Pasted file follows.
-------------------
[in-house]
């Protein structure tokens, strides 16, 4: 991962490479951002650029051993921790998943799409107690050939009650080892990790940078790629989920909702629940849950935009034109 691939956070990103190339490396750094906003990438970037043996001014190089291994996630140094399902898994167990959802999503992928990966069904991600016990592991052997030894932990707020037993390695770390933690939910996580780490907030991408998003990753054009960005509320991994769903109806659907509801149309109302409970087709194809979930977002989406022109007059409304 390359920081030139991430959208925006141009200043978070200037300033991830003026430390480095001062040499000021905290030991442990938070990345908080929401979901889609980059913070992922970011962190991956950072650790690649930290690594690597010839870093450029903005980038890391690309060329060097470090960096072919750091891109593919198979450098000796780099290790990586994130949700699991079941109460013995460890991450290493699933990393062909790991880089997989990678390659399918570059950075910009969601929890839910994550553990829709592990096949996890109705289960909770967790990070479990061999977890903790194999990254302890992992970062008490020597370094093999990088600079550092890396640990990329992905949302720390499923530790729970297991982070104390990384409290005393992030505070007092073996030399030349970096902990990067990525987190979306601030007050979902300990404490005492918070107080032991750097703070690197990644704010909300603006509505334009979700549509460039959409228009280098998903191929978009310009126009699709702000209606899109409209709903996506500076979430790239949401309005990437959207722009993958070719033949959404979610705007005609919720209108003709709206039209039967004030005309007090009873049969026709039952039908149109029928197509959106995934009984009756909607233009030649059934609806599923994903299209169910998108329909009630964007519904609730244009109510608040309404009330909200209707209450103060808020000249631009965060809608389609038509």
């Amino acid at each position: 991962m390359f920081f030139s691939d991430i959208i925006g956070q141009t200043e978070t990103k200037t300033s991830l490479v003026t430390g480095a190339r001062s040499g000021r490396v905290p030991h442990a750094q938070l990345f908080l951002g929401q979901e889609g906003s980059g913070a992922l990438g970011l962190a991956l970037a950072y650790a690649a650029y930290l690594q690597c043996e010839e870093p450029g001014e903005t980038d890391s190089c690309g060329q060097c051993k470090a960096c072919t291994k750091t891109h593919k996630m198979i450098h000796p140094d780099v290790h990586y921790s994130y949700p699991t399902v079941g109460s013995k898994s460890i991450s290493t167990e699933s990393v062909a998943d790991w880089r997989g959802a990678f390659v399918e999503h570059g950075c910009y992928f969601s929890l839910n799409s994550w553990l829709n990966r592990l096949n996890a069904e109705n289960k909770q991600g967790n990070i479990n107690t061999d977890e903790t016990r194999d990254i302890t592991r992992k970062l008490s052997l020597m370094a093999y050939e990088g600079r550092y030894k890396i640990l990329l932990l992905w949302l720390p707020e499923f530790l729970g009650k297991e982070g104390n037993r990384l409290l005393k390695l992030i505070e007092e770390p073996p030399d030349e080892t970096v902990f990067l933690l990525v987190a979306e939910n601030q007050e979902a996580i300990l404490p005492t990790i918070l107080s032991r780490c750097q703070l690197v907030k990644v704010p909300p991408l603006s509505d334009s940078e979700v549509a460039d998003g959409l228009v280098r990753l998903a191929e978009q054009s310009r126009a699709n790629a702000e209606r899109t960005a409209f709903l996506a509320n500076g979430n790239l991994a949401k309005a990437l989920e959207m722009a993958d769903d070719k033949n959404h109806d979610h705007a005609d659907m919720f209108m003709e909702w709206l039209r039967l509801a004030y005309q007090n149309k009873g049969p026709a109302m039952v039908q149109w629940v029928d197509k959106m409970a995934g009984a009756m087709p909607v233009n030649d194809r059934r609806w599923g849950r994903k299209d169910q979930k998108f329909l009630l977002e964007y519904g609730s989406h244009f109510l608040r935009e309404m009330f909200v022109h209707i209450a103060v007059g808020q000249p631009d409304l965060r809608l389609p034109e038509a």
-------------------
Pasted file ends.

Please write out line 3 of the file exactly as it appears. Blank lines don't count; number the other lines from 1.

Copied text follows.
């Amino acid at each position: 991962m390359f920081f030139s691939d991430i959208i925006g956070q141009t200043e978070t990103k200037t300033s991830l490479v003026t430390g480095a190339r001062s040499g000021r490396v905290p030991h442990a750094q938070l990345f908080l951002g929401q979901e889609g906003s980059g913070a992922l990438g970011l962190a991956l970037a950072y650790a690649a650029y930290l690594q690597c043996e010839e870093p450029g001014e903005t980038d890391s190089c690309g060329q060097c051993k470090a960096c072919t291994k750091t891109h593919k996630m198979i450098h000796p140094d780099v290790h990586y921790s994130y949700p699991t399902v079941g109460s013995k898994s460890i991450s290493t167990e699933s990393v062909a998943d790991w880089r997989g959802a990678f390659v399918e999503h570059g950075c910009y992928f969601s929890l839910n799409s994550w553990l829709n990966r592990l096949n996890a069904e109705n289960k909770q991600g967790n990070i479990n107690t061999d977890e903790t016990r194999d990254i302890t592991r992992k970062l008490s052997l020597m370094a093999y050939e990088g600079r550092y030894k890396i640990l990329l932990l992905w949302l720390p707020e499923f530790l729970g009650k297991e982070g104390n037993r990384l409290l005393k390695l992030i505070e007092e770390p073996p030399d030349e080892t970096v902990f990067l933690l990525v987190a979306e939910n601030q007050e979902a996580i300990l404490p005492t990790i918070l107080s032991r780490c750097q703070l690197v907030k990644v704010p909300p991408l603006s509505d334009s940078e979700v549509a460039d998003g959409l228009v280098r990753l998903a191929e978009q054009s310009r126009a699709n790629a702000e209606r899109t960005a409209f709903l996506a509320n500076g979430n790239l991994a949401k309005a990437l989920e959207m722009a993958d769903d070719k033949n959404h109806d979610h705007a005609d659907m919720f209108m003709e909702w709206l039209r039967l509801a004030y005309q007090n149309k009873g049969p026709a109302m039952v039908q149109w629940v029928d197509k959106m409970a995934g009984a009756m087709p909607v233009n030649d194809r059934r609806w599923g849950r994903k299209d169910q979930k998108f329909l009630l977002e964007y519904g609730s989406h244009f109510l608040r935009e309404m009330f909200v022109h209707i209450a103060v007059g808020q000249p631009d409304l965060r809608l389609p034109e038509a």